Every year for Christmas, when I was little, I made a list for old Saint Nick. And at the top of my list I wrote in big bold letters two things:
Eventually, I gave up on the idea of having a furry playmate. But my desire to travel the world stuck with me year after year.
And while we as a family never went on that cool vacay to Disney or somewhere around the world, I vowed to myself that I was going to see the world when I got older.
So when the opportunity to study in India for a semester, came up in college, I jumped at the chance to make my childhood dreams of traveling the world come true.
But that didn’t mean I wasn’t scared. Especially when I listened to the reactions from others when I told them what I was going to do.
You see, I’m the first in my immediate family get a passport and to travel to a foreign country where not a soul knows my name. When I told people in my community that I was going to India, they said things like:
India?…girrrl you trippin.’
Why would you want to go there?
What’s wrong with staying here?
Are you sure that’s where you want to go? India. Hmmmm. You know the world is dangerous, right?
I remember on the Christmas before I was set to go to India, my uncle stood in the doorway between the dining room and living room and said, please remember us when you make it big.
To me it wasn’t a big deal. I mean it was, but it wasn’t. I just wanted to travel. To them, I was a pioneer exploring an unknown frontier.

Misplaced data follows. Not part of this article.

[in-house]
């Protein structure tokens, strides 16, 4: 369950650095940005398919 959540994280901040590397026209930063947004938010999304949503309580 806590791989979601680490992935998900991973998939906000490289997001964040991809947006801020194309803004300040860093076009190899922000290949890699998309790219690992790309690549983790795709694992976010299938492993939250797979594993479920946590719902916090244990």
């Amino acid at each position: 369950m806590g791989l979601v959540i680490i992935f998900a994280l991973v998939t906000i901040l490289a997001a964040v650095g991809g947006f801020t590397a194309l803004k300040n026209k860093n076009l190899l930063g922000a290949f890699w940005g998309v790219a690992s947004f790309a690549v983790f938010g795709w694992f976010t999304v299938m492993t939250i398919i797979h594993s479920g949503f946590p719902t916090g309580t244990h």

When I got to India, my mind was blown because everything and everyone was just so…different. It was as if I got a chance to breathe again. In India, I just didn’t go there to study…I lived.
I learned how to make Naan, ate amazing Biryani and Tandoori chicken, rode an elephant through the jungles of Kerala, posed in front of the Taj Mahal, and explored the colorful temples of the south.
Even in the more quiet moments like sharing chai tea with my classmates, they shared with me Indian superstitions, like you must wash your hands before the food dries or you won’t get married. Insights like this gave me the keys to unlock a new part of the world…it was access to new ideas, perspectives and ways of living. Something I couldn’t just read about in a textbook.
My semester overseas gave me undeniable purpose.
From there, I knew I wanted a career that allowed me to travel all over the world, have adventure, serve others, and learn from people who weren’t anything like me. I also realized that I couldn’t keep this transformative experience to myself. I had to encourage others, like me, to travel because I knew the power of travel.
After India, I went on to work in Spain, China, Vietnam (summer 2018), and I traveled to many countries in between. I have also worked in a study abroad office, helping hundreds of students receive keys to the world.
And next year, I will have the opportunity to serve my country overseas.
While I still don’t have a dog, my childhood desire to travel the world has definitely come true.
And by the way, my mom is finally getting her passport. There will be a family vacation overseas, after all.